Kevin Thompson, an attorney who specializes in direct selling, says he’s not surprised that the FTC reacted so forcefully in addressing claims related to the pandemic. In March, the FTC, along with the Food and Drug Administration, warned seven e-commerce companies to stop selling products that claim to cure or prevent the novel coronavirus, and subsequent COVID-19 disease.
“The FTC is making it crystal clear that COVID-19 is completely off limits,” he says. “You can’t even flirt with any sort of grey area and make a statement that loosely implies some sort of beneficial effect. There is no context that works if you’re referencing COVID-19.”
Social Media Posts Named in FTC Letters
Some of the the questionable COVID-19-related claims from the direct sellers include the following, according to the FTC:
One social media post by a Modere salesperson: “In the midst of all this corona virus hype, we should all be focused on IMMUNE HEALTH Guys forget about toilet paper!!!! This is WHAT YOU NEED!!!!!”
A social media post by a doTERRA salesperson included bottles of the company’s essential oils and read: “This is to inform us all that the pH for corona virus varies from 5.5 to 8.5…. All we need to do, to beat corona virus, we need to take more of an alkaline foods that are above the above pH level of the Virus. Some of which are: Lemon… Lime… Tangerine… Orange… #covid… #doterra #doterraph #doterraphillapines.
A video by a distributor from Prüvit Ventures was titled “How to make money from home with the new Prüvit promo,” and was accompanied with the statement: “I can tell you that there’s thousands of people that are out of work right now. They’re all looking for a way to go earn money. This is a great stimulus package, because you get to teach somebody how to go earn $1,730 literally in their first 10 days in the business.”
An income claim made online by someone in the field at Arbonne International said: “Living in quarantine and where 14 million people applied for unemployment just last week … I’ll stick with the opportunity to change people’s lives … turn a small investment into six figures …. #arbonne … #quarantine #2020”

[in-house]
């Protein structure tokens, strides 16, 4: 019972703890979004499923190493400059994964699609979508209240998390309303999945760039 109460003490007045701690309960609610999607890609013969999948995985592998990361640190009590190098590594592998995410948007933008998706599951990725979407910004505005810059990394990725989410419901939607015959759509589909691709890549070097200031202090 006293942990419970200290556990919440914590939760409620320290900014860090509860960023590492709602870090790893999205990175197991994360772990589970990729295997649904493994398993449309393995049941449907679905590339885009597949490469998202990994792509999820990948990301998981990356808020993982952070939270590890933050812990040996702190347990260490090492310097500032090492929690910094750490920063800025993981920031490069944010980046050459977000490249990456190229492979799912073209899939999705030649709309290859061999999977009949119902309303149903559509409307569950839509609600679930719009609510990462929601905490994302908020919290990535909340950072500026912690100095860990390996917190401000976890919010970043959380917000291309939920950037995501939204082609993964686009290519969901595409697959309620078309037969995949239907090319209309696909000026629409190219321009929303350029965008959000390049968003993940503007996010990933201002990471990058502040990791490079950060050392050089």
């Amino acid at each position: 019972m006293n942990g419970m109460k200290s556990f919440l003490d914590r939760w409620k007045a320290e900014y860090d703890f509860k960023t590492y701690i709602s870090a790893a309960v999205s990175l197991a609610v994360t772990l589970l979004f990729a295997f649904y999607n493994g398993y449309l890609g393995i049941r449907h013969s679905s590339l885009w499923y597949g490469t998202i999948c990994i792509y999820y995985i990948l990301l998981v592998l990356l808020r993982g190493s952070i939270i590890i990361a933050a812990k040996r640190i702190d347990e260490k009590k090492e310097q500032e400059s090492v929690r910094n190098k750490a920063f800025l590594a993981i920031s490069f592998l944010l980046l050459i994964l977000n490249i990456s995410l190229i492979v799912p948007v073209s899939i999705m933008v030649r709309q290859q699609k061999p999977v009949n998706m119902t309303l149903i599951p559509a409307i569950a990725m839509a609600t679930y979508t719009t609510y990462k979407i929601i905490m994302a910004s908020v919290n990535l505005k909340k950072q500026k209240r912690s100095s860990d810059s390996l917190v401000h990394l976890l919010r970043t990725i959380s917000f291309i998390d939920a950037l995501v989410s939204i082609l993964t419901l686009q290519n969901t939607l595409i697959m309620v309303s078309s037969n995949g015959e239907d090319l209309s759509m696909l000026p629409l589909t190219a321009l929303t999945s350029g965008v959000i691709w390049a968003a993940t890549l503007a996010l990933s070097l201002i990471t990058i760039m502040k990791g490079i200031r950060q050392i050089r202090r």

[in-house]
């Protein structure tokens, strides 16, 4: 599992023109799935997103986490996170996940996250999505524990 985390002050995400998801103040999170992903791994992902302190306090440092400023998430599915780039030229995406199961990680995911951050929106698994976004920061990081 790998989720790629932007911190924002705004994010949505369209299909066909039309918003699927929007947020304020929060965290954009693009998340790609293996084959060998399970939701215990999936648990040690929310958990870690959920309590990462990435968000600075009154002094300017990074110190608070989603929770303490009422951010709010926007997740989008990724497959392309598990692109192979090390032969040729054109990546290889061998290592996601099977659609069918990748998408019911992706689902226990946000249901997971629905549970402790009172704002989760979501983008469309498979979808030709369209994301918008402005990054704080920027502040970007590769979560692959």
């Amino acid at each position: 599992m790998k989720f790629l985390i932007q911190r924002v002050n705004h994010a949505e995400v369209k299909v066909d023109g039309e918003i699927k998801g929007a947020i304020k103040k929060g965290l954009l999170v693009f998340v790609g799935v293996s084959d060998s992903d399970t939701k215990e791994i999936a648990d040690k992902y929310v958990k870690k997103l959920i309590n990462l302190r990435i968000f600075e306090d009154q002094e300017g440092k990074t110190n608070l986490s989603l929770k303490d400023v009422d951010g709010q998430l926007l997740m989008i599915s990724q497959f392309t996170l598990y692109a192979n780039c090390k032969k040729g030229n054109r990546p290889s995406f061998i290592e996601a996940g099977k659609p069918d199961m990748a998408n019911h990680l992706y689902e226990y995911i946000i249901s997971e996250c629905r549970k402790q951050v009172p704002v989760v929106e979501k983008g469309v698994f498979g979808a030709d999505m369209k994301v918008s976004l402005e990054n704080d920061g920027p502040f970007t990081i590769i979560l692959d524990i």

Eash says it’s hard to draw generalizations about claims the FTC targeted, but the agency has been “closely, closely scrutinizing” exactly these types of statements for years.
“These are examples of the classic business opportunity claims the FTC has said they do not want to see,” says Eash. “A lot of them are making those claims in the context of both a health crisis and an economic crisis. That makes those opportunity claims more enticing to the consumer and more misleading to the FTC.”
She adds: “Because of the FTC’s heightened scrutiny of direct sellers, what it boils down to is we’re telling our direct selling clients to inform their field that there should be no mention of COVID-19, the economic crisis or mass layoffs. That’s the safest way for companies to proceed.”
The next step for companies that received letters about COVID-19 claims, says Eash, is a “quick and decisive” response.
“They need to demonstrate to the FTC that they take their concerns seriously, that they acted to correct the specific examples, and have put in place a plan to ensure these types of representations get caught by the company and can be addressed without FTC intervention moving forward,” she says.
Eash adds, “For companies that don’t take those steps, they are likely to invite further FTC scrutiny.”
In a statement, Joseph Mariano, president of the Direct Selling Association (DSA), says the FTC letters provide important guidance and a warning to companies, along with their sales field, about making accurate claims. Some of the companies that received the advisory letters are DSA members.
Moving forward, Mariano says companies should avoid promoting any claims that tout a coronavirus or COVID-19 treatment, or that make unsubstantiated earnings claims related to the pandemic and economic crisis.
“DSA member companies have committed to doing what’s right for their customers, salespeople, and communities in this time of crisis and consumer vulnerability,” Mariano says. “And I expect the companies who have been alerted to inappropriate or unhelpful claims will take prompt action to remedy those claims.”